Solicitor General Kennedy Ogeto, on 29 June 2021, hit out the five-judge bench that ruled the Building Bridges Initiative (BBI) as unconstitutional, null and void.
During the hearing of the BBI case, Ogeto pointed out nine areas that Attorney General Paul Kihara will use in a bid to overturn the High Court judgment that nullified BBI.
In his submission to the seven-judge bench, Ogeto urged the seven-judge bench to do the right thing and overrule the High Court decision that halted the BBI process.
He pointed that those who came up with the BBI never intended to make some parts of the Constitution unamendable, as the High Court claimed when giving its ruling.
He added that if that were the case, then the makers of the country’s Constitution would have expressly stated so in the Constitution.
The Solicitor General maintained that that Chapter 16 has always safeguarded the Constitution against any amendment violation.
He added that since the promulgation of the Constitution, there had been approximately 22 failed attempts to amend it through popular initiative and Parliament.
Ogeto reasoned that the judges purported to amend the Constitution under the pretext of interpretation.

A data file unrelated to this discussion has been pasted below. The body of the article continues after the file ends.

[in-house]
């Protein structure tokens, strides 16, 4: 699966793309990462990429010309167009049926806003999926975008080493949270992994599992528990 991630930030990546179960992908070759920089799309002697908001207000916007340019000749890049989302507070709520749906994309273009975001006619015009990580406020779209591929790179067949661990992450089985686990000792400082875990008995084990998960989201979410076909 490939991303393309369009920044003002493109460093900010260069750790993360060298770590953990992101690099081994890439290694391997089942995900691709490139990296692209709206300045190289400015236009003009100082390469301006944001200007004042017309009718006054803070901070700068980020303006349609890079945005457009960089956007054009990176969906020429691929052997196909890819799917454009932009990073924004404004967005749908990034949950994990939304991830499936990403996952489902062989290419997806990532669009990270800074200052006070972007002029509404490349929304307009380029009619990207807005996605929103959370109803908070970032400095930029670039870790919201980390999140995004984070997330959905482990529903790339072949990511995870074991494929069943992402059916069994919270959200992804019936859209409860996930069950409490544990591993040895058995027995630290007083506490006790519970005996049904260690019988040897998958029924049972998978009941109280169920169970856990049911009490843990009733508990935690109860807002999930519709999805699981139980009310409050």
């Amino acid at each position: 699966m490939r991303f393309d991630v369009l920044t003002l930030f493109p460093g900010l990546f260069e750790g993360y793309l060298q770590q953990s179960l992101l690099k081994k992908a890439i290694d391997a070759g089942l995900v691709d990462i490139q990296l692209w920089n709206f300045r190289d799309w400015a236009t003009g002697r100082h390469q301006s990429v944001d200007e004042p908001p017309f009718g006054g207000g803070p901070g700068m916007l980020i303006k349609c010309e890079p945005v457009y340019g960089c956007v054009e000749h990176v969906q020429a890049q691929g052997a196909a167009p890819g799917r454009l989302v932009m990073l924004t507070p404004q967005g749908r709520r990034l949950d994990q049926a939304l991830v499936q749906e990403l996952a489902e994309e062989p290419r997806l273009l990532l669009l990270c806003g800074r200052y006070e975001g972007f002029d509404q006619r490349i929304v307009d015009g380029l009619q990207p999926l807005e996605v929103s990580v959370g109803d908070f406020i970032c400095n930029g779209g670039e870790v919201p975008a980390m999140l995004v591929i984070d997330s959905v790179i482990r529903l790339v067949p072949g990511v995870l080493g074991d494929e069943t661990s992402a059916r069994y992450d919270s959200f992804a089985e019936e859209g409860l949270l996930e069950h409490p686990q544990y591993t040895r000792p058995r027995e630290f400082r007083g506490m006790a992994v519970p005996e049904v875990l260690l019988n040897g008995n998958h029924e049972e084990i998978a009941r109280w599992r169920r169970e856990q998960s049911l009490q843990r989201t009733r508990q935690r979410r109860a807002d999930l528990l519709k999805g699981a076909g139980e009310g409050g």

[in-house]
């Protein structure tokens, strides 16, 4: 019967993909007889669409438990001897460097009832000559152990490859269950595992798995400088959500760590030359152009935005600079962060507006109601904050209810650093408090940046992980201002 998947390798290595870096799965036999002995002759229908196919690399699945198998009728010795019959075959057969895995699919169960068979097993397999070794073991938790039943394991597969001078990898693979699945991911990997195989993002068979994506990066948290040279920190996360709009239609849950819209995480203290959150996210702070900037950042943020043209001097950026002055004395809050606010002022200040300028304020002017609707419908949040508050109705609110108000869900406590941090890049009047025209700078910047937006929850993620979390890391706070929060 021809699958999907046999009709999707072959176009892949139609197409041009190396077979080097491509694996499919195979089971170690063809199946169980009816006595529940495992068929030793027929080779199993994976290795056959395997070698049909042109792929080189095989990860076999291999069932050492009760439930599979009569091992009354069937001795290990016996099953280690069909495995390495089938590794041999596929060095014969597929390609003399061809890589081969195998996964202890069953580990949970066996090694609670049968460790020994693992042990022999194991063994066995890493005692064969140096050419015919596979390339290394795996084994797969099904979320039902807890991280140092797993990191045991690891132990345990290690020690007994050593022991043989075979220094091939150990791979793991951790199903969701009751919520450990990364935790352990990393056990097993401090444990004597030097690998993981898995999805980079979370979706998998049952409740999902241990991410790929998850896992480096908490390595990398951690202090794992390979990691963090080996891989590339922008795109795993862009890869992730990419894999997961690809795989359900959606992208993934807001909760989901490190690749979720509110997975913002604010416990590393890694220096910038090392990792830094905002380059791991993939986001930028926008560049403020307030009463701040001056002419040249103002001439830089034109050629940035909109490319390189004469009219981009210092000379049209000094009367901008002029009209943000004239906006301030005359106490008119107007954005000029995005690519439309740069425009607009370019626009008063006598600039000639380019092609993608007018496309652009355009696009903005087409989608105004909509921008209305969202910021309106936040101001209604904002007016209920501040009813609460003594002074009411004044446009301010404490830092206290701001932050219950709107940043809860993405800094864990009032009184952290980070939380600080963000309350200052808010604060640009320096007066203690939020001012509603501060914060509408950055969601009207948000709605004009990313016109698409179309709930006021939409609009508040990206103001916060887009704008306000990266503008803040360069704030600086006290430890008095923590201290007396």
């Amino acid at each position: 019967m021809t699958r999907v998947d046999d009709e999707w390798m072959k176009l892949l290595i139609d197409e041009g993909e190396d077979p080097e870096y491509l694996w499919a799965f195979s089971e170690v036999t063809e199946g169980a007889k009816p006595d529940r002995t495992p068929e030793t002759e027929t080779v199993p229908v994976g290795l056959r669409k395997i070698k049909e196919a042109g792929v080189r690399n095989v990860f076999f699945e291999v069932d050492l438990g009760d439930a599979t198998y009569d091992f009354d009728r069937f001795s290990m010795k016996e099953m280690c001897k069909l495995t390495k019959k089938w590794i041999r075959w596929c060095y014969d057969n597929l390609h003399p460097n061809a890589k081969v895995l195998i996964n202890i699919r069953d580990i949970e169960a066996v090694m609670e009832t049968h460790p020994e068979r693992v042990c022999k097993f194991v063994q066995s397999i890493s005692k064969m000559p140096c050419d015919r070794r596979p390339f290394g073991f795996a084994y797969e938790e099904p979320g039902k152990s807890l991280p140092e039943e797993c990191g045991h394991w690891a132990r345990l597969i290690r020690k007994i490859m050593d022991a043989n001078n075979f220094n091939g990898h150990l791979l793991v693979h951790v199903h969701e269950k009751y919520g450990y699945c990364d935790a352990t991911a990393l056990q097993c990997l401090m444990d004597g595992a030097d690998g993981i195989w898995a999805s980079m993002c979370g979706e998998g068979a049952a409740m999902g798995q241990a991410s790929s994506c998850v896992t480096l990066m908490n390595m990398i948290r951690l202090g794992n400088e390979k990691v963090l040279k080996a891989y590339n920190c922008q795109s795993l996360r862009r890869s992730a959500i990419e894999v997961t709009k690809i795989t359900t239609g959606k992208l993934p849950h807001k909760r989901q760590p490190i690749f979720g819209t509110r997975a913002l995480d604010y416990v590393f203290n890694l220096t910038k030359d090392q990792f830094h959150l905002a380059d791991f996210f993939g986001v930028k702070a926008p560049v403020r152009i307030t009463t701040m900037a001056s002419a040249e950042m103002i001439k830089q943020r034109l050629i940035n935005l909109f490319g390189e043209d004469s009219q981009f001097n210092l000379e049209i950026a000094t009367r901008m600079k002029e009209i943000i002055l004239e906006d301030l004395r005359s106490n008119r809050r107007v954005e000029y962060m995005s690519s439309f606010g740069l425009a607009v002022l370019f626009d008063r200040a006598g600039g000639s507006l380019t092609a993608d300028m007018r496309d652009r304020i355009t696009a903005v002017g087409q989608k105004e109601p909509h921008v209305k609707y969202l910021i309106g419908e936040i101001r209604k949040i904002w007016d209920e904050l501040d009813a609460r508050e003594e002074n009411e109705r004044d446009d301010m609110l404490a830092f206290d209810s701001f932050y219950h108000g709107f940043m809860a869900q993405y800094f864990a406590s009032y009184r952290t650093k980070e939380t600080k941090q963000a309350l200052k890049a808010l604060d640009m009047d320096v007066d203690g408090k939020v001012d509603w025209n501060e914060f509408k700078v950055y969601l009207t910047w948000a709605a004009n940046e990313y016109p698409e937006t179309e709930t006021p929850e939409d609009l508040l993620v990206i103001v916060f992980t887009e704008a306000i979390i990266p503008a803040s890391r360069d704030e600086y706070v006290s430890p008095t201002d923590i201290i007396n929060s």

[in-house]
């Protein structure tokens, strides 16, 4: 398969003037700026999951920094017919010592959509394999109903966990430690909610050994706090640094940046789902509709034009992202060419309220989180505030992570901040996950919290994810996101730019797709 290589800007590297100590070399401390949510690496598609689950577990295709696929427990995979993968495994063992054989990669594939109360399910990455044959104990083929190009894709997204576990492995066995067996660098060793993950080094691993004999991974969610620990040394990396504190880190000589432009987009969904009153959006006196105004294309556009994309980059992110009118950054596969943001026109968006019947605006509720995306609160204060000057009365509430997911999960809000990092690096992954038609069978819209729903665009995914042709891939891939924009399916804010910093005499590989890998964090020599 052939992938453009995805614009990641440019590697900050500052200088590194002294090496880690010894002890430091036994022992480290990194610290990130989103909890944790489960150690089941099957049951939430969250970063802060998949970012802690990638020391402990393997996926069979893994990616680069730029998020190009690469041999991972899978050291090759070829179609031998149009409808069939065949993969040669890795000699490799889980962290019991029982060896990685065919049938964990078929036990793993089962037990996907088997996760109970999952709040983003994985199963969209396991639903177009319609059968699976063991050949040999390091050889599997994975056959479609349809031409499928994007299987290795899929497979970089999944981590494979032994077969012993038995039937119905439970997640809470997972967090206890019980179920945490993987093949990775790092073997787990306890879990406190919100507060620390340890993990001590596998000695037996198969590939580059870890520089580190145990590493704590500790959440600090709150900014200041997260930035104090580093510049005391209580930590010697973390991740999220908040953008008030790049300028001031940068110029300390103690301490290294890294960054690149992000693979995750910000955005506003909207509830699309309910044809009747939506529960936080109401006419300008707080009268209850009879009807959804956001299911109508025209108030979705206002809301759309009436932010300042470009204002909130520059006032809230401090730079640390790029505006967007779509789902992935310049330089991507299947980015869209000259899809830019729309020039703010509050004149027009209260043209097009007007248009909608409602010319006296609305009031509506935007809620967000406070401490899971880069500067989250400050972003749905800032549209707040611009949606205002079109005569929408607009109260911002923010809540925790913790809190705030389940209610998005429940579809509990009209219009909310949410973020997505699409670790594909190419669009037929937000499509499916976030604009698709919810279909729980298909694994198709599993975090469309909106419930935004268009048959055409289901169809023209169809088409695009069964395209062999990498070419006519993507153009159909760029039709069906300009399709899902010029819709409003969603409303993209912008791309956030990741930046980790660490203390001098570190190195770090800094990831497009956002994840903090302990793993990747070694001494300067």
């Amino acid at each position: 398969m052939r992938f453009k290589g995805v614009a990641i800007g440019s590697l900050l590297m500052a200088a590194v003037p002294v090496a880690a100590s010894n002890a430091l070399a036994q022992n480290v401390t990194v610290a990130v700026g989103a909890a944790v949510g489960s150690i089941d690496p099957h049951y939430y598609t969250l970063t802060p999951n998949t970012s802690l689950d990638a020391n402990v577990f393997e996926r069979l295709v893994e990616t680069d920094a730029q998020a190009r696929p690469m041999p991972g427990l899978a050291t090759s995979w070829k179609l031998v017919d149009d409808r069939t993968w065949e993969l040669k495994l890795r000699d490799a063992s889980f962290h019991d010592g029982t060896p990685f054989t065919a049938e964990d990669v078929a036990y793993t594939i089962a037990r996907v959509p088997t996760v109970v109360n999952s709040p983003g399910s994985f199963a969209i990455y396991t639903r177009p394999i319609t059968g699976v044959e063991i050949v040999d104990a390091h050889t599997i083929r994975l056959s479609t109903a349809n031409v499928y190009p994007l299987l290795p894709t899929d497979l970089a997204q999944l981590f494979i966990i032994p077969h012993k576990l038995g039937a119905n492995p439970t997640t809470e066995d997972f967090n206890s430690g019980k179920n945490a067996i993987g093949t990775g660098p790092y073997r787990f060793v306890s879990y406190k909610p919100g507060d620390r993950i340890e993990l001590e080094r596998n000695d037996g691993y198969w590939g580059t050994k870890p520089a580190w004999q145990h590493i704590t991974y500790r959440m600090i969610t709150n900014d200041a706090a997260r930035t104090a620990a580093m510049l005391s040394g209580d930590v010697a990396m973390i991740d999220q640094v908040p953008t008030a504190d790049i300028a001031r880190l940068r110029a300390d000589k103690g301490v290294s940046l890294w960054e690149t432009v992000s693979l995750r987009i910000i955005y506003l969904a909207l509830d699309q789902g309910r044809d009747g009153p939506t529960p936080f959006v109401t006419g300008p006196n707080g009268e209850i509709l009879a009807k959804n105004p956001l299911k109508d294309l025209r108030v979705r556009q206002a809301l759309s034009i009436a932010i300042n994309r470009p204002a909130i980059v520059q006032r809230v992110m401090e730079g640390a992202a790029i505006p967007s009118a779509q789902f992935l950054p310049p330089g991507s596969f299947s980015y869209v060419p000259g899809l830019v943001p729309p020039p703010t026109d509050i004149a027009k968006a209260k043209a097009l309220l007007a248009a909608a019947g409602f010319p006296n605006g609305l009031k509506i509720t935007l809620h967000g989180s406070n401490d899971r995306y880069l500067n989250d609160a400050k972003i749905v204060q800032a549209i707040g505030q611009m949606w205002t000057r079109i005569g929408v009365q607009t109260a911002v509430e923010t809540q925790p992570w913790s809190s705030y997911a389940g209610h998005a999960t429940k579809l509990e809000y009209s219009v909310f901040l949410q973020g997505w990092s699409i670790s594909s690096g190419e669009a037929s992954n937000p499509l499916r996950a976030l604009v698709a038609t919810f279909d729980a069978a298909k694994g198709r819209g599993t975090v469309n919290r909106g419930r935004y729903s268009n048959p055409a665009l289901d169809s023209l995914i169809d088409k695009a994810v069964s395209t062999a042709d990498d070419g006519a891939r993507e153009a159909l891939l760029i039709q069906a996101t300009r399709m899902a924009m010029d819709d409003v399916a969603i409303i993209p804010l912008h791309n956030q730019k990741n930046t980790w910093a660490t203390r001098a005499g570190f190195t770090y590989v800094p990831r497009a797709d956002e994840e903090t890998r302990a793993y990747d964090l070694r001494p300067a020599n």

He blamed the five-judge bench, who unanimously voted in nullifying the BBI process using Wikipedia as an authority in their judgment, especially on the popular initiative.
He pointed out that Wikipedia cannot be relied on serious issues and the judges’ reliance on it partly resulted in their claim.
“The regrettable claim resulted partly from the learned judges’ reliance on Wikipedia, they resorted to Wikipedia as an authority; for sure Wikipedia cannot be reliable authority for anything serious,” he stated.
Ogeto also criticized the judges for ruling that each of the proposed amendment clauses should be presented as a separate referendum question.
He noted that their order contradicts Article 252 of the law, which identifies an amendment bill as subject matter for a referendum.
He added that the Constitution gives the President absolute immunity from civil proceedings while exercising his official functions.